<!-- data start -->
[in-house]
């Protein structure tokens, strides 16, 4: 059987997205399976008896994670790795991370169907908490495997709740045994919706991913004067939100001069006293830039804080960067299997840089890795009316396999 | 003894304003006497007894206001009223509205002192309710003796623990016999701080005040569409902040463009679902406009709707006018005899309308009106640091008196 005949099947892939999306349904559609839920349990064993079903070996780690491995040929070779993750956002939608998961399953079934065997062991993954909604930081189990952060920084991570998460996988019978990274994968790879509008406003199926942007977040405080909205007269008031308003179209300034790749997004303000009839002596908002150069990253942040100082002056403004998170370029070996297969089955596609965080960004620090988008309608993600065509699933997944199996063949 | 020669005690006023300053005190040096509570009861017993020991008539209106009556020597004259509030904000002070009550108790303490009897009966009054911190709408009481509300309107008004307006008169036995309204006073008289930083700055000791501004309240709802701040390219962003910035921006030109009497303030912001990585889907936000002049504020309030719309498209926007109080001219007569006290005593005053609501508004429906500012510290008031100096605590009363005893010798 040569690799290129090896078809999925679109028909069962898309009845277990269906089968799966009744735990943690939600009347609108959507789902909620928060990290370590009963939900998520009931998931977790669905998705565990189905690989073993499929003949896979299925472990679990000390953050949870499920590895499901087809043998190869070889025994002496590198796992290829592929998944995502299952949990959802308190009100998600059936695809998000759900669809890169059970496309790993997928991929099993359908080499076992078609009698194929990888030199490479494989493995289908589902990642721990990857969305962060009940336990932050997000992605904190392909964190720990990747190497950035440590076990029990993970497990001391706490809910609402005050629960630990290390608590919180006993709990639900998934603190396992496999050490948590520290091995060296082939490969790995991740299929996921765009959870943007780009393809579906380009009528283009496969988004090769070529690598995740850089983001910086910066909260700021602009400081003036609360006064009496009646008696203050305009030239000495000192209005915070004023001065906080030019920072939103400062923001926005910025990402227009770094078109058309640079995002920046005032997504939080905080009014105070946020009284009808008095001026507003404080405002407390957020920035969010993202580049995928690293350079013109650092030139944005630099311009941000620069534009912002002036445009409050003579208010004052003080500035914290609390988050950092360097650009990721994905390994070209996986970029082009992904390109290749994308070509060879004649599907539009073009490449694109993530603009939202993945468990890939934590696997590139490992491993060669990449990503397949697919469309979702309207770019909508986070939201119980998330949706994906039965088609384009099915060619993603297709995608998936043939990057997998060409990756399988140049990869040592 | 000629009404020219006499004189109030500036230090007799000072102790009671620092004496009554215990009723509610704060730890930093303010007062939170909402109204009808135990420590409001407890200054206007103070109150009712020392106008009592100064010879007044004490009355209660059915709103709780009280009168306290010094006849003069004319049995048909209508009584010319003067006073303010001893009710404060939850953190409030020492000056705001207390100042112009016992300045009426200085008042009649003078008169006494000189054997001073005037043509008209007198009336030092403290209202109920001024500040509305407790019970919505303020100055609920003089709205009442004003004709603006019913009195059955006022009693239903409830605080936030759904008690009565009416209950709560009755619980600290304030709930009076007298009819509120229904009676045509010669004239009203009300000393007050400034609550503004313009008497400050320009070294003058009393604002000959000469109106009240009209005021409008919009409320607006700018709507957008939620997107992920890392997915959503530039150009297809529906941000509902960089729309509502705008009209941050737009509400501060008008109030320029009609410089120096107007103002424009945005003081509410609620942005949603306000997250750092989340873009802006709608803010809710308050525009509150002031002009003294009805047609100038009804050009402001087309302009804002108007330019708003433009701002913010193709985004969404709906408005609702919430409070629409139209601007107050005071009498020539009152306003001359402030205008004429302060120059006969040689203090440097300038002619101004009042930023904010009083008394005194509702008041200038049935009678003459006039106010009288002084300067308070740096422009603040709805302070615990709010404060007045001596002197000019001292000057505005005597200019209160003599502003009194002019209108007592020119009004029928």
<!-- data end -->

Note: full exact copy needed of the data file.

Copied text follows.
[in-house]
């Protein structure tokens, strides 16, 4: 059987997205399976008896994670790795991370169907908490495997709740045994919706991913004067939100001069006293830039804080960067299997840089890795009316396999 | 003894304003006497007894206001009223509205002192309710003796623990016999701080005040569409902040463009679902406009709707006018005899309308009106640091008196 005949099947892939999306349904559609839920349990064993079903070996780690491995040929070779993750956002939608998961399953079934065997062991993954909604930081189990952060920084991570998460996988019978990274994968790879509008406003199926942007977040405080909205007269008031308003179209300034790749997004303000009839002596908002150069990253942040100082002056403004998170370029070996297969089955596609965080960004620090988008309608993600065509699933997944199996063949 | 020669005690006023300053005190040096509570009861017993020991008539209106009556020597004259509030904000002070009550108790303490009897009966009054911190709408009481509300309107008004307006008169036995309204006073008289930083700055000791501004309240709802701040390219962003910035921006030109009497303030912001990585889907936000002049504020309030719309498209926007109080001219007569006290005593005053609501508004429906500012510290008031100096605590009363005893010798 040569690799290129090896078809999925679109028909069962898309009845277990269906089968799966009744735990943690939600009347609108959507789902909620928060990290370590009963939900998520009931998931977790669905998705565990189905690989073993499929003949896979299925472990679990000390953050949870499920590895499901087809043998190869070889025994002496590198796992290829592929998944995502299952949990959802308190009100998600059936695809998000759900669809890169059970496309790993997928991929099993359908080499076992078609009698194929990888030199490479494989493995289908589902990642721990990857969305962060009940336990932050997000992605904190392909964190720990990747190497950035440590076990029990993970497990001391706490809910609402005050629960630990290390608590919180006993709990639900998934603190396992496999050490948590520290091995060296082939490969790995991740299929996921765009959870943007780009393809579906380009009528283009496969988004090769070529690598995740850089983001910086910066909260700021602009400081003036609360006064009496009646008696203050305009030239000495000192209005915070004023001065906080030019920072939103400062923001926005910025990402227009770094078109058309640079995002920046005032997504939080905080009014105070946020009284009808008095001026507003404080405002407390957020920035969010993202580049995928690293350079013109650092030139944005630099311009941000620069534009912002002036445009409050003579208010004052003080500035914290609390988050950092360097650009990721994905390994070209996986970029082009992904390109290749994308070509060879004649599907539009073009490449694109993530603009939202993945468990890939934590696997590139490992491993060669990449990503397949697919469309979702309207770019909508986070939201119980998330949706994906039965088609384009099915060619993603297709995608998936043939990057997998060409990756399988140049990869040592 | 000629009404020219006499004189109030500036230090007799000072102790009671620092004496009554215990009723509610704060730890930093303010007062939170909402109204009808135990420590409001407890200054206007103070109150009712020392106008009592100064010879007044004490009355209660059915709103709780009280009168306290010094006849003069004319049995048909209508009584010319003067006073303010001893009710404060939850953190409030020492000056705001207390100042112009016992300045009426200085008042009649003078008169006494000189054997001073005037043509008209007198009336030092403290209202109920001024500040509305407790019970919505303020100055609920003089709205009442004003004709603006019913009195059955006022009693239903409830605080936030759904008690009565009416209950709560009755619980600290304030709930009076007298009819509120229904009676045509010669004239009203009300000393007050400034609550503004313009008497400050320009070294003058009393604002000959000469109106009240009209005021409008919009409320607006700018709507957008939620997107992920890392997915959503530039150009297809529906941000509902960089729309509502705008009209941050737009509400501060008008109030320029009609410089120096107007103002424009945005003081509410609620942005949603306000997250750092989340873009802006709608803010809710308050525009509150002031002009003294009805047609100038009804050009402001087309302009804002108007330019708003433009701002913010193709985004969404709906408005609702919430409070629409139209601007107050005071009498020539009152306003001359402030205008004429302060120059006969040689203090440097300038002619101004009042930023904010009083008394005194509702008041200038049935009678003459006039106010009288002084300067308070740096422009603040709805302070615990709010404060007045001596002197000019001292000057505005005597200019209160003599502003009194002019209108007592020119009004029928």